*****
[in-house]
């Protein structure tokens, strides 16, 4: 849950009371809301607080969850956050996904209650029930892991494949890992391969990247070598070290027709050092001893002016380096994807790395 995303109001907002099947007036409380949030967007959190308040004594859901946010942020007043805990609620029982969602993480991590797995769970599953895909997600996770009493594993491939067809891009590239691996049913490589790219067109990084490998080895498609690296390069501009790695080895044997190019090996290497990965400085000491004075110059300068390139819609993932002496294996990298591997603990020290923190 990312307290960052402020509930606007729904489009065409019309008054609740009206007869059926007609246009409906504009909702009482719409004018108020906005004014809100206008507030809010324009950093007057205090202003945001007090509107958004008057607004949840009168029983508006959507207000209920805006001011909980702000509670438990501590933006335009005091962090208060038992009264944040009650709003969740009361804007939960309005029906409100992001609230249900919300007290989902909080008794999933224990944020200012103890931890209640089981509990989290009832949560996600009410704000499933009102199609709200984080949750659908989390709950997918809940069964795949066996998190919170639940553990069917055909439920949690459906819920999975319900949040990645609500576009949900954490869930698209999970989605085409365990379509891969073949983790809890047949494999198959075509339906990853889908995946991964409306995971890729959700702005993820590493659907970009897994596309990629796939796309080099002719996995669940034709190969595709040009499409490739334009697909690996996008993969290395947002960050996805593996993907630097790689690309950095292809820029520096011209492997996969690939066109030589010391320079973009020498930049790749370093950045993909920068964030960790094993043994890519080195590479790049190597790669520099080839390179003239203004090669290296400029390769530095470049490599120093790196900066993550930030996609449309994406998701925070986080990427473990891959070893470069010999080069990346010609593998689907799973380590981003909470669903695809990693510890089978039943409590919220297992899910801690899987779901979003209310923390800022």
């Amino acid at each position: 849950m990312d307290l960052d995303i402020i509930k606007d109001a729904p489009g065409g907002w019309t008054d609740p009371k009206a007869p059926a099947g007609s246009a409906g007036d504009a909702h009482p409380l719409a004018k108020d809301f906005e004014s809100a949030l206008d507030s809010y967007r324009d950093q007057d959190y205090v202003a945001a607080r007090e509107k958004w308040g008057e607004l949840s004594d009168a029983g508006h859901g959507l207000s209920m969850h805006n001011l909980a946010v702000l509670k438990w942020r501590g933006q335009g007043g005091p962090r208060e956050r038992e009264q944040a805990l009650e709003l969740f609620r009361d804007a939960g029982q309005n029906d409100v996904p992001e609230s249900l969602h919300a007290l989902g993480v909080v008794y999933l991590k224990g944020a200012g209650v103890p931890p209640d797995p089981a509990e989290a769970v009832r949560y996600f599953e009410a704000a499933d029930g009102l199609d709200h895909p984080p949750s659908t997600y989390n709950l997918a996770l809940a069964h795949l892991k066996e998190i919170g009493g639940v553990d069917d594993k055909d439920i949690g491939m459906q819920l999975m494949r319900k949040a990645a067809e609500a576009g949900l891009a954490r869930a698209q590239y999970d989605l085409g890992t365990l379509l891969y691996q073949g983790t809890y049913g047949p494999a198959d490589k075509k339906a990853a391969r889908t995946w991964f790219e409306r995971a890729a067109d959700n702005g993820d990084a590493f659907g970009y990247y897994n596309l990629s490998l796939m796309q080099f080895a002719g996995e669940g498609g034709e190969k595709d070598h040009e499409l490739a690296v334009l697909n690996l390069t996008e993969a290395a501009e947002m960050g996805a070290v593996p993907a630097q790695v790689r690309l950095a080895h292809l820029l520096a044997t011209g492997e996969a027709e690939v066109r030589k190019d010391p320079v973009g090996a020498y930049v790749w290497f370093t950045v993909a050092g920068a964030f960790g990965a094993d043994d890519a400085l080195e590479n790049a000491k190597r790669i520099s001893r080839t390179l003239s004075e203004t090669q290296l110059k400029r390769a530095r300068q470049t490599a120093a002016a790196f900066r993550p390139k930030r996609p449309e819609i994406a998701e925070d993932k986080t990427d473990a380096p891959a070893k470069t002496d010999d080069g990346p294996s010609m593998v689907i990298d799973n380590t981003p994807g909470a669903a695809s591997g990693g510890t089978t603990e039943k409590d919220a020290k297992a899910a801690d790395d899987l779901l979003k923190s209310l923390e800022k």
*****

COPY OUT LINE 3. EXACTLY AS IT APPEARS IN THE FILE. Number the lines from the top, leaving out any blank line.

């Amino acid at each position: 849950m990312d307290l960052d995303i402020i509930k606007d109001a729904p489009g065409g907002w019309t008054d609740p009371k009206a007869p059926a099947g007609s246009a409906g007036d504009a909702h009482p409380l719409a004018k108020d809301f906005e004014s809100a949030l206008d507030s809010y967007r324009d950093q007057d959190y205090v202003a945001a607080r007090e509107k958004w308040g008057e607004l949840s004594d009168a029983g508006h859901g959507l207000s209920m969850h805006n001011l909980a946010v702000l509670k438990w942020r501590g933006q335009g007043g005091p962090r208060e956050r038992e009264q944040a805990l009650e709003l969740f609620r009361d804007a939960g029982q309005n029906d409100v996904p992001e609230s249900l969602h919300a007290l989902g993480v909080v008794y999933l991590k224990g944020a200012g209650v103890p931890p209640d797995p089981a509990e989290a769970v009832r949560y996600f599953e009410a704000a499933d029930g009102l199609d709200h895909p984080p949750s659908t997600y989390n709950l997918a996770l809940a069964h795949l892991k066996e998190i919170g009493g639940v553990d069917d594993k055909d439920i949690g491939m459906q819920l999975m494949r319900k949040a990645a067809e609500a576009g949900l891009a954490r869930a698209q590239y999970d989605l085409g890992t365990l379509l891969y691996q073949g983790t809890y049913g047949p494999a198959d490589k075509k339906a990853a391969r889908t995946w991964f790219e409306r995971a890729a067109d959700n702005g993820d990084a590493f659907g970009y990247y897994n596309l990629s490998l796939m796309q080099f080895a002719g996995e669940g498609g034709e190969k595709d070598h040009e499409l490739a690296v334009l697909n690996l390069t996008e993969a290395a501009e947002m960050g996805a070290v593996p993907a630097q790695v790689r690309l950095a080895h292809l820029l520096a044997t011209g492997e996969a027709e690939v066109r030589k190019d010391p320079v973009g090996a020498y930049v790749w290497f370093t950045v993909a050092g920068a964030f960790g990965a094993d043994d890519a400085l080195e590479n790049a000491k190597r790669i520099s001893r080839t390179l003239s004075e203004t090669q290296l110059k400029r390769a530095r300068q470049t490599a120093a002016a790196f900066r993550p390139k930030r996609p449309e819609i994406a998701e925070d993932k986080t990427d473990a380096p891959a070893k470069t002496d010999d080069g990346p294996s010609m593998v689907i990298d799973n380590t981003p994807g909470a669903a695809s591997g990693g510890t089978t603990e039943k409590d919220a020290k297992a899910a801690d790395d899987l779901l979003k923190s209310l923390e800022k």